The UN has called for more Nato troops to guarantee security at forthcoming elections in Afghanistan after an attack on a voter registration office.
Voters have been registering at a rate of 100,000 a day
Nobody was hurt when rocket-propelled
grenades were fired at the UN office south of Kabul early on Monday.
But it underscored the risks to polls due in September from rising violence.
The UN's Afghan envoy Jean Arnault said
the situation was becoming more volatile, and called on nations to offer more troops by the end of July.
He said Afghans had been registering to vote at
a rate of more than 100,000 a day, demonstrating their enthusiasm for democracy.
Request for cash
"That very determination places an obligation on many other
actors inside Afghanistan and outside Afghanistan," he said.
Mr Arnault called on Nato to dedicate more troops when it holds a summit in Istanbul at the end of June.
He also asked for the injection of tens of millions of dollars that had been promised by donor countries, but had yet to materialise.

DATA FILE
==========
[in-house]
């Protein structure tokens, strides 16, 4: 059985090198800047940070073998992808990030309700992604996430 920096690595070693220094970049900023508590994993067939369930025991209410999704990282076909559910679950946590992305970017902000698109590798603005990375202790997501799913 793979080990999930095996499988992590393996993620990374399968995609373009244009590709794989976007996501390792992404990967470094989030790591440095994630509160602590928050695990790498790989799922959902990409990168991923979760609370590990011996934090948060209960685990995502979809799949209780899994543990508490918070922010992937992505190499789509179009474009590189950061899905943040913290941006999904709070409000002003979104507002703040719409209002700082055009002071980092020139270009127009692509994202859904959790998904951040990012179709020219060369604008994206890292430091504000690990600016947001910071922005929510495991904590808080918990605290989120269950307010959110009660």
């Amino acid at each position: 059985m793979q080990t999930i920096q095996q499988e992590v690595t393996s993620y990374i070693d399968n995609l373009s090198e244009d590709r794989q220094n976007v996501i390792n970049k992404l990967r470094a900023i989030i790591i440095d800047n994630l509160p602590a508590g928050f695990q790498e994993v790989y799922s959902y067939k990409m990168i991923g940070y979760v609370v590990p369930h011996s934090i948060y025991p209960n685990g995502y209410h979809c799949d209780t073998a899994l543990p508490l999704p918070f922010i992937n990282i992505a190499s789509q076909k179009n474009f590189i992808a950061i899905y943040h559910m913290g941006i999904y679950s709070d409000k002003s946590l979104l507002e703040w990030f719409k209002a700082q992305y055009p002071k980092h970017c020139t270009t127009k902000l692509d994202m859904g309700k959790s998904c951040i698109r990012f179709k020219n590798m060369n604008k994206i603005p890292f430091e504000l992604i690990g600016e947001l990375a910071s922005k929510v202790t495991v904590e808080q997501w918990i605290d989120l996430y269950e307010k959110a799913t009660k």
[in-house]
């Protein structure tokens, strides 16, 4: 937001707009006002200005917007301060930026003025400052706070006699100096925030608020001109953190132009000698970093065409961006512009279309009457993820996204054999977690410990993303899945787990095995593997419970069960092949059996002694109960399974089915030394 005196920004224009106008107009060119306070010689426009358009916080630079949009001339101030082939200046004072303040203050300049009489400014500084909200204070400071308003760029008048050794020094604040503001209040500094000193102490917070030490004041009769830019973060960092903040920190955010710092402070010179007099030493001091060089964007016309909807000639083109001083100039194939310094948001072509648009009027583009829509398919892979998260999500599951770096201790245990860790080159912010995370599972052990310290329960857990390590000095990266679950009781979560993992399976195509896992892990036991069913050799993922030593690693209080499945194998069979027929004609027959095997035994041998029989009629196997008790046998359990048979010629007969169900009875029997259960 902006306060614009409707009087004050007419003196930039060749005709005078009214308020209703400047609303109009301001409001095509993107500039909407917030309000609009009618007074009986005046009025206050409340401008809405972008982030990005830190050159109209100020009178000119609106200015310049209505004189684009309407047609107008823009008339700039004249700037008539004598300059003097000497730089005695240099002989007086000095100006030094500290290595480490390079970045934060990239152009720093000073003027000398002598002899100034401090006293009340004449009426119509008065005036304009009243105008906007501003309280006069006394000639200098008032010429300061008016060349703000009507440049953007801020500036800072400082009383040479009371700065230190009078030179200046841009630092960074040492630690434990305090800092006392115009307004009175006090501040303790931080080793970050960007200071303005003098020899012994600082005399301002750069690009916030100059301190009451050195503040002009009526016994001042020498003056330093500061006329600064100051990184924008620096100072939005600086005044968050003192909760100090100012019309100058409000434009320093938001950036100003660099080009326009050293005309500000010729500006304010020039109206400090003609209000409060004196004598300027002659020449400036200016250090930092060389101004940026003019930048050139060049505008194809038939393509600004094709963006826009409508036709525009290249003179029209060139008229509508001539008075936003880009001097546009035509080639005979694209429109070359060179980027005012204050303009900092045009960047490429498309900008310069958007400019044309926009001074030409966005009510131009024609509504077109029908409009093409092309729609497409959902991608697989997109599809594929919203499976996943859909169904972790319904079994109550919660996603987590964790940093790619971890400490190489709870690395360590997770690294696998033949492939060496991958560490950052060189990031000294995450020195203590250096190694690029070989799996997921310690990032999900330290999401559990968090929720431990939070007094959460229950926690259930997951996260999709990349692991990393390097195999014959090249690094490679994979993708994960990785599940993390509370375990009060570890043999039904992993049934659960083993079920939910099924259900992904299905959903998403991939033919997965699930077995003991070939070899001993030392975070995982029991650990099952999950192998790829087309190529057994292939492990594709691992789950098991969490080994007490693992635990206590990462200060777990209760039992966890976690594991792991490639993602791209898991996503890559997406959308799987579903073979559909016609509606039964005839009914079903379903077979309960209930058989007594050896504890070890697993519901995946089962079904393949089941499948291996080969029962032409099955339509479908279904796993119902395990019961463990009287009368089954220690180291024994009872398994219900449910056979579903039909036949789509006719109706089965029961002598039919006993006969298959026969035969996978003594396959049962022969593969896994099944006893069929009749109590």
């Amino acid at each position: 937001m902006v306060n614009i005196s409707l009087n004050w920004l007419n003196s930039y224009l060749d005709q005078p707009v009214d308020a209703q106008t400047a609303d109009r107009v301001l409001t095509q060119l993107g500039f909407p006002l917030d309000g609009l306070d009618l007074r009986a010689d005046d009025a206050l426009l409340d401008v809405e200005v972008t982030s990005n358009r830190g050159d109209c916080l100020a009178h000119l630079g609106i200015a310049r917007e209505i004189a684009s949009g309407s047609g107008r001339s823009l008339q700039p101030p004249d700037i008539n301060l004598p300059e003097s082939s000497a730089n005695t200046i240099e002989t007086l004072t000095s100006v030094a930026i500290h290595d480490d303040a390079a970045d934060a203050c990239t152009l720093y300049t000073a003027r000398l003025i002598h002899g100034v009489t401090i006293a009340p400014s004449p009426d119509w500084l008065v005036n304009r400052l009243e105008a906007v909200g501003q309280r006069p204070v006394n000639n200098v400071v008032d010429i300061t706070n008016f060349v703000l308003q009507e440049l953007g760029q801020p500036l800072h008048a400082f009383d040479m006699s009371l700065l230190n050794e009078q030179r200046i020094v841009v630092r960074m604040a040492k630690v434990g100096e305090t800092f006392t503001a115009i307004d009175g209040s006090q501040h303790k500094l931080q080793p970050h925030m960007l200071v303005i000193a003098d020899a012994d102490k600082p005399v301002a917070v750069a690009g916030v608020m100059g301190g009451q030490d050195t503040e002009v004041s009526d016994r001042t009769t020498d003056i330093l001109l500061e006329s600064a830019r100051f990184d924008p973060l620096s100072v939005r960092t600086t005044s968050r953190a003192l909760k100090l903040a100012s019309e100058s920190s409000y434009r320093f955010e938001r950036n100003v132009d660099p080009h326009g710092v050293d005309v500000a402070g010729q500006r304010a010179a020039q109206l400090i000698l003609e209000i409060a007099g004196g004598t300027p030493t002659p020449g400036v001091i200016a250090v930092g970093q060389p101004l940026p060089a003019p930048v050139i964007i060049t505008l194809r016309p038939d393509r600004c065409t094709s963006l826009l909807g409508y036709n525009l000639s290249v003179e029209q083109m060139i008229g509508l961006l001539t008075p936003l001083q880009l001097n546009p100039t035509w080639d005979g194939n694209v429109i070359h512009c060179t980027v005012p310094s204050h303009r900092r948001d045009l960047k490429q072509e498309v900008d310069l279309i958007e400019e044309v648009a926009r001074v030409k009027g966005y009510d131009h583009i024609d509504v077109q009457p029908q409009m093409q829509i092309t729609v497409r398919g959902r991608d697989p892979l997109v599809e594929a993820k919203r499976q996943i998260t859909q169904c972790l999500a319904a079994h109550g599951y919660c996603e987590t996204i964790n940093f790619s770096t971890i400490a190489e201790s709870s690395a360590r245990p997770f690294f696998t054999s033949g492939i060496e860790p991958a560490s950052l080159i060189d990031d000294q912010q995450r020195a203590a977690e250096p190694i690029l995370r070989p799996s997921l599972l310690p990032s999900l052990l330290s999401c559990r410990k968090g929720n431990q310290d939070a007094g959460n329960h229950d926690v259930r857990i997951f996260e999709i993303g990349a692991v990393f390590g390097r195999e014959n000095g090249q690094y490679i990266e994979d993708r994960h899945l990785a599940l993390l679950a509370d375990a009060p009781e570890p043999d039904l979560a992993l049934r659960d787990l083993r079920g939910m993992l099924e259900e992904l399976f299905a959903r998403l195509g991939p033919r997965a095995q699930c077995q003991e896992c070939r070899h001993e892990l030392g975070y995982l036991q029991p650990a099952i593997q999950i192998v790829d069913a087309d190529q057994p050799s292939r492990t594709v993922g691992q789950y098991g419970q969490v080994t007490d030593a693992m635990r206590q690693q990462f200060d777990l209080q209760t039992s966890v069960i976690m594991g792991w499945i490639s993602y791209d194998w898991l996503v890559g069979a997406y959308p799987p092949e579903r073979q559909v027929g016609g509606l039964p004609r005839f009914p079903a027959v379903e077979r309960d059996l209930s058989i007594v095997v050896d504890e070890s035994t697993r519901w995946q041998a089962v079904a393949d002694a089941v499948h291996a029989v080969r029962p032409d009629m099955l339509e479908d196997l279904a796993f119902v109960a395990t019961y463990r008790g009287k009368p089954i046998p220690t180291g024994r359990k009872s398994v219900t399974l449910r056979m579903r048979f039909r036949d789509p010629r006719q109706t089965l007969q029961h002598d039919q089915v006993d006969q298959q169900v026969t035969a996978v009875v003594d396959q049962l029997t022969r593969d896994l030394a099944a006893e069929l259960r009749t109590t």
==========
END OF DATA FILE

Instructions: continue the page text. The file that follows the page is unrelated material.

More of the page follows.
"All the requirements prod us to turn again to the
international community and say: 'The time is now'," he said.
He said a decision would be needed soon on whether the elections could go ahead.
The US military said the rate of voter registration proved the security situation is not deteriorating.
But on Monday an Afghan soldier was killed and another wounded after being attacked by assailants on motorbikes as they travelled to an election office near the city of Kandahar.
"The soldiers were our security guards," said an election co-ordinator.
"But this act won't stop the registration programme."
Local politicians blame the recent attacks on remnants of the Taleban and warlords trying to disrupt the elections.
Reuters reported that the Afghan government is sending hundreds of troops to Chaghcharan in Ghor province, to try to wrest control back from a renegade commander.
Several regional leaders have resisted attempts to disarm their forces before September's elections.